Perinatal exposure to lead (Pb) induces ultrastructural and molecular alterations in synapses of rat offspring.

Gąssowska M1, Baranowska-Bosiacka I2, Moczydłowska J3, Frontczak-Baniewicz M4, Gewartowska M4, Strużyńska L5, Gutowska I6, Chlubek D7, Adamczyk A8.

Toxicology. 2016 Dec 12;373:13-29. doi: 10.1016/j.tox.2016.10.014. Epub 2016 Oct 29.




Perinatal exposure to lead (Pb) induces ultrastructural and molecular alterations in synapses of rat offspring.

    1Department of Cellular Signalling, Mossakowski Medical Research Centre, Polish Academy of Sciences, Pawińskiego 5, 02-106 Warsaw, Poland. Electronic address: Ten adres pocztowy jest chroniony przed spamowaniem. Aby go zobaczyć, konieczne jest włączenie w przeglądarce obsługi JavaScript..
    2Department of Biochemistry and Medical Chemistry, Pomeranian Medical University, Powstańców Wlkp. 72, 70-111 Szczecin, Poland. Electronic address: Ten adres pocztowy jest chroniony przed spamowaniem. Aby go zobaczyć, konieczne jest włączenie w przeglądarce obsługi JavaScript..
    3Department of Cellular Signalling, Mossakowski Medical Research Centre, Polish Academy of Sciences, Pawińskiego 5, 02-106 Warsaw, Poland.
    4Electron Microscopy Platform, Mossakowski Medical Research Centre, Polish Academy of Sciences, Pawińskiego 5, 02-106 Warsaw, Poland.
    5Laboratory of Pathoneurochemistry, Department of Neurochemistry, Mossakowski Medical Research Centre, Polish Academy of Sciences, Pawińskiego 5, 02-106 Warsaw, Poland.
    6Department of Biochemistry and Human Nutrition, Pomeranian Medical University, Broniewskiego 24, 71-460 Szczecin, Poland.
    7Department of Biochemistry and Medical Chemistry, Pomeranian Medical University, Powstańców Wlkp. 72, 70-111 Szczecin, Poland.
    8Department of Cellular Signalling, Mossakowski Medical Research Centre, Polish Academy of Sciences, Pawińskiego 5, 02-106 Warsaw, Poland. Electronic address: Ten adres pocztowy jest chroniony przed spamowaniem. Aby go zobaczyć, konieczne jest włączenie w przeglądarce obsługi JavaScript..


Abstract

Lead (Pb), environmentally abundant heavy-metal pollutant, is a strong toxicant for the developing central nervous system. Pb intoxication in children, even at low doses, is found to affect learning and memorizing, with devastating effects on cognitive function and intellectual development. However, the precise mechanism by which Pb impairs synaptic plasticity is not fully elucidated. The purpose of this study was to investigate the effect of pre- and neonatal exposure to low dose of Pb (with Pb concentrations in whole blood below 10μg/dL) on the synaptic structure and the pre- and postsynaptic proteins expression in the developing rat brain. Furthermore, the level of brain-derived neurotrophic factor (BDNF) was analyzed. Pregnant female Wistar rats received 0.1% lead acetate (PbAc) in drinking water from the first day of gestation until weaning of the offspring, while the control animals received drinking water. During the feeding of pups, mothers from the Pb-group were continuously receiving PbAc. Pups of both groups were weaned at postnatal day 21 and then until postnatal day 28 received only drinking water. 28-day old pups were sacrificed and the ultrastructural changes as well as expression of presynaptic (VAMP1/2, synaptophysin, synaptotagmin-1, SNAP25, syntaxin-1) and postsynaptic (PSD-95) proteins were analyzed in: forebrain cortex, cerebellum and hippocampus. Our data revealed that pre- and neonatal exposure to low dose of Pb promotes pathological changes in synapses, including nerve endings swelling, blurred and thickened synaptic cleft structure as well as enhanced density of synaptic vesicles in the presynaptic area. Moreover, synaptic mitochondria were elongated, swollen or shrunken in Pb-treated animals. These structural abnormalities were accompanied by decrease in the level of key synaptic proteins: synaptotagmin-1 in cerebellum, SNAP25 in hippocampus and syntaxin-1 in cerebellum and hippocampus. In turn, increased level of synaptophysin was noticed in the cerebellum, while the expression of postsynaptic PSD-95 was significantly decreased in forebrain cortex and cerebellum, and raised in hippocampus. Additionally, we observed the lower level of BDNF in all brain structures in comparison to control animals. In conclusion, perinatal exposure to low doses of Pb caused pathological changes in nerve endings associated with the alterations in the level of key synaptic proteins. All these changes can lead to synaptic dysfunction, expressed by the impairment of the secretory mechanism and thereby to the abnormalities in neurotransmission as well as to the neuronal dysfunction.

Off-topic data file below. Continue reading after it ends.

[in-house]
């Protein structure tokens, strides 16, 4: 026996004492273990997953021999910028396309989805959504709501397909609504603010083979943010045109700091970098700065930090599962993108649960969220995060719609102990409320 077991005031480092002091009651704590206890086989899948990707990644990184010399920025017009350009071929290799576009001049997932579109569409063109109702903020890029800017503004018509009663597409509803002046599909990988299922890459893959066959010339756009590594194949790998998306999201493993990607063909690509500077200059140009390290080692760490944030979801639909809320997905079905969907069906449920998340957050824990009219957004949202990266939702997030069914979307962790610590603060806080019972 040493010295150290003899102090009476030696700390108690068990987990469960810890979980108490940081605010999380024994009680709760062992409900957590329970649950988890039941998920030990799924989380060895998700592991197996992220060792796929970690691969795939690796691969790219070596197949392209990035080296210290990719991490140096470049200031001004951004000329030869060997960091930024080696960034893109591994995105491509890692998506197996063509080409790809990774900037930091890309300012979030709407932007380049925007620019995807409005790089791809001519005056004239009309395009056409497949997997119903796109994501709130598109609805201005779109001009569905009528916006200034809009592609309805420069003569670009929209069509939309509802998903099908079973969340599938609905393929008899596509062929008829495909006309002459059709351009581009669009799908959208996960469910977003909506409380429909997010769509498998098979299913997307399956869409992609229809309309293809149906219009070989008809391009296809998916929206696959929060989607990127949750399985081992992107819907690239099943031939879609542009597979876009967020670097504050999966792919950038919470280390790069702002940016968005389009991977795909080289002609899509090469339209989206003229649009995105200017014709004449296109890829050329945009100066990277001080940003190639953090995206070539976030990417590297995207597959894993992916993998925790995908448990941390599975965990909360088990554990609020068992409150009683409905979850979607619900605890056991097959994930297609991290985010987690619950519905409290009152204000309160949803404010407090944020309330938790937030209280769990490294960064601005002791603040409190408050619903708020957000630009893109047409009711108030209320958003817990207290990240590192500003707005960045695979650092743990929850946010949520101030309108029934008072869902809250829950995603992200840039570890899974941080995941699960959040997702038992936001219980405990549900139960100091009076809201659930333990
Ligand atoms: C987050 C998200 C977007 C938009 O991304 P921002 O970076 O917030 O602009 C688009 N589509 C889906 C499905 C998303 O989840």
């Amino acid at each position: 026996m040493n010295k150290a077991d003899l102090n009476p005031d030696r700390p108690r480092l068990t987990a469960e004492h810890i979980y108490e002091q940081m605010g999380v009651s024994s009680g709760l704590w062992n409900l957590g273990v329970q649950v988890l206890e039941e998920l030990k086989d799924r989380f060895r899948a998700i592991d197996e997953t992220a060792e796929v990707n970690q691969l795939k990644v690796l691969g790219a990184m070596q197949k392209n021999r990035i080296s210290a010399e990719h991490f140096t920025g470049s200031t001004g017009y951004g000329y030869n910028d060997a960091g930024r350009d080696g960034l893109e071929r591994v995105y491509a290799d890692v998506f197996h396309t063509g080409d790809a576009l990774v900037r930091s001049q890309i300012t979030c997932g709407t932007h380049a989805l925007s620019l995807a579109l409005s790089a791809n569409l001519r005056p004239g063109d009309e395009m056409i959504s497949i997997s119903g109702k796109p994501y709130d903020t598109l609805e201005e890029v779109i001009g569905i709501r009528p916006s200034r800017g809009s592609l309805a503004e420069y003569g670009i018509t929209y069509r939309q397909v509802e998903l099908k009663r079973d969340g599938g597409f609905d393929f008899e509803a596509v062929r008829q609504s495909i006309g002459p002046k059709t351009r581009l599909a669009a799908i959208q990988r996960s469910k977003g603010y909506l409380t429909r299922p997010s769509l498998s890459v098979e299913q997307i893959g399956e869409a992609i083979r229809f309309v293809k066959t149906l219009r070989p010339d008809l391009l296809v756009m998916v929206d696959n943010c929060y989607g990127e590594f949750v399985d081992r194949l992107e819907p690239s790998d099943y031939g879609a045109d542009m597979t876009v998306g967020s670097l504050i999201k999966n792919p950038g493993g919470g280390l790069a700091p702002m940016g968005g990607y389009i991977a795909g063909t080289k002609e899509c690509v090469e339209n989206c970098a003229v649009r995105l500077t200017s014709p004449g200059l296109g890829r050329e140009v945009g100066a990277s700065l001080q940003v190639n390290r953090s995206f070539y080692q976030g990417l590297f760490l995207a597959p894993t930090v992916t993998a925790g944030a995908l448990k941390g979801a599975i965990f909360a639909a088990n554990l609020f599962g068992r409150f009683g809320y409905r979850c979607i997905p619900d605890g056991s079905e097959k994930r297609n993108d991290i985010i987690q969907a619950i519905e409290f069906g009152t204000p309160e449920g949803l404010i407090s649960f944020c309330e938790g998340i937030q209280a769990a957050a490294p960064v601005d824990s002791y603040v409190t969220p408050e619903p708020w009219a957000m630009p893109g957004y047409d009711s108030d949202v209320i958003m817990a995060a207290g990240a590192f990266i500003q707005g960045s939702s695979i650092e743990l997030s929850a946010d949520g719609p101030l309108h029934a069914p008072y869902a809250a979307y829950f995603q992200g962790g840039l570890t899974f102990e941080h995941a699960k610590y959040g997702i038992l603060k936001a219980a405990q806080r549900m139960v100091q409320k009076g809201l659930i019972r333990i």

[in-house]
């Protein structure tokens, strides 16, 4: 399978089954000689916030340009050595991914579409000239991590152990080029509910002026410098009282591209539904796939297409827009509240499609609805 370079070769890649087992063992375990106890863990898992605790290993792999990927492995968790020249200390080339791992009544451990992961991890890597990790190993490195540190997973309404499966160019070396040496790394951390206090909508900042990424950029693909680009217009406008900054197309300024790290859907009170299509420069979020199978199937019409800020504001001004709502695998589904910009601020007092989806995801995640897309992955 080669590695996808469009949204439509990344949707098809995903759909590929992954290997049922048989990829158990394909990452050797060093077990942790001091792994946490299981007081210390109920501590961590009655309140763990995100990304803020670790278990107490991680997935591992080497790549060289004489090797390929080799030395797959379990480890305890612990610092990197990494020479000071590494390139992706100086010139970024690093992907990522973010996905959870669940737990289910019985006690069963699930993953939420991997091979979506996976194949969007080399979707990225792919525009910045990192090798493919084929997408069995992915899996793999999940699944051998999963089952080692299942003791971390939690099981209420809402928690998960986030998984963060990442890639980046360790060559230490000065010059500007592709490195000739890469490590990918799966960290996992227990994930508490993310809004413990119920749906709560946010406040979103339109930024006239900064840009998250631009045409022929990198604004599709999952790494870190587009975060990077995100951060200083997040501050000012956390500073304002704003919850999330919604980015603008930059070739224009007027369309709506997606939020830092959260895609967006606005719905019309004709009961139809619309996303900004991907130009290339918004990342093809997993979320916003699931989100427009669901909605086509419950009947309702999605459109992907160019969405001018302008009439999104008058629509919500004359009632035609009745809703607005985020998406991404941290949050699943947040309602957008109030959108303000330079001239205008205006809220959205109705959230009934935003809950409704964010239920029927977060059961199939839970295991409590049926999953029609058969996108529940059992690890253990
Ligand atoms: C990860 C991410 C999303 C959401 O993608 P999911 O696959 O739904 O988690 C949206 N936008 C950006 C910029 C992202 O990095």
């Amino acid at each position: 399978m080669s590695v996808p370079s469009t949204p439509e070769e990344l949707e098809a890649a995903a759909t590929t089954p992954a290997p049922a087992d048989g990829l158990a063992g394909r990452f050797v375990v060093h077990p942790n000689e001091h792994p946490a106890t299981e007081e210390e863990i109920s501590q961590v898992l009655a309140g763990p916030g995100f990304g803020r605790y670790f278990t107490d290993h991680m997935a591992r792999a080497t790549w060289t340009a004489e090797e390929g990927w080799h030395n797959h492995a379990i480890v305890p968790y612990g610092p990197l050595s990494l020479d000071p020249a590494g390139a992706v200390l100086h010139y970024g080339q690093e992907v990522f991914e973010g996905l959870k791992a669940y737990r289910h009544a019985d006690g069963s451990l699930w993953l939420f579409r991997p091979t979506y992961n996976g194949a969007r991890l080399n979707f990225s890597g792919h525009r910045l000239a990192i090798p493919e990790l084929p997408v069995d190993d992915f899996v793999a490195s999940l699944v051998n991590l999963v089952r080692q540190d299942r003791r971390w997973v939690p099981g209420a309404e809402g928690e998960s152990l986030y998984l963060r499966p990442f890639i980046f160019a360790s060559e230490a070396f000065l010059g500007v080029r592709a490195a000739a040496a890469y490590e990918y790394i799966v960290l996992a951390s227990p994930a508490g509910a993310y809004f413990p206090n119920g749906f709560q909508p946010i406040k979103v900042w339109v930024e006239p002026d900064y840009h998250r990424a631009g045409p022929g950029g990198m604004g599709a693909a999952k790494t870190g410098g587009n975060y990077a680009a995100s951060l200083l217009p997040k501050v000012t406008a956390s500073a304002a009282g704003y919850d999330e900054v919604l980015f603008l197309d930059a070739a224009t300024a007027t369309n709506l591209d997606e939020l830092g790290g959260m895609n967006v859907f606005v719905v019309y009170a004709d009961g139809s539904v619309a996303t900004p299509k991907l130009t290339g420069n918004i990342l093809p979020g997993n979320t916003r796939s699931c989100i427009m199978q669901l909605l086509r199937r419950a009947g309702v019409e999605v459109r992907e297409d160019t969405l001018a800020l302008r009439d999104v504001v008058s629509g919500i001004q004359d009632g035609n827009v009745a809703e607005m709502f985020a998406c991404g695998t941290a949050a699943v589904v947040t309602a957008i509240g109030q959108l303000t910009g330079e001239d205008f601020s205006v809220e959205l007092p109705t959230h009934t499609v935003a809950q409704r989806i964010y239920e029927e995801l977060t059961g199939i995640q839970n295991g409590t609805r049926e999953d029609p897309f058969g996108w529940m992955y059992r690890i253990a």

KEYWORDS:

Lead (Pb) neurotoxicity; Synaptic dysfunction; Synaptic proteins; Synaptic ultrastructure

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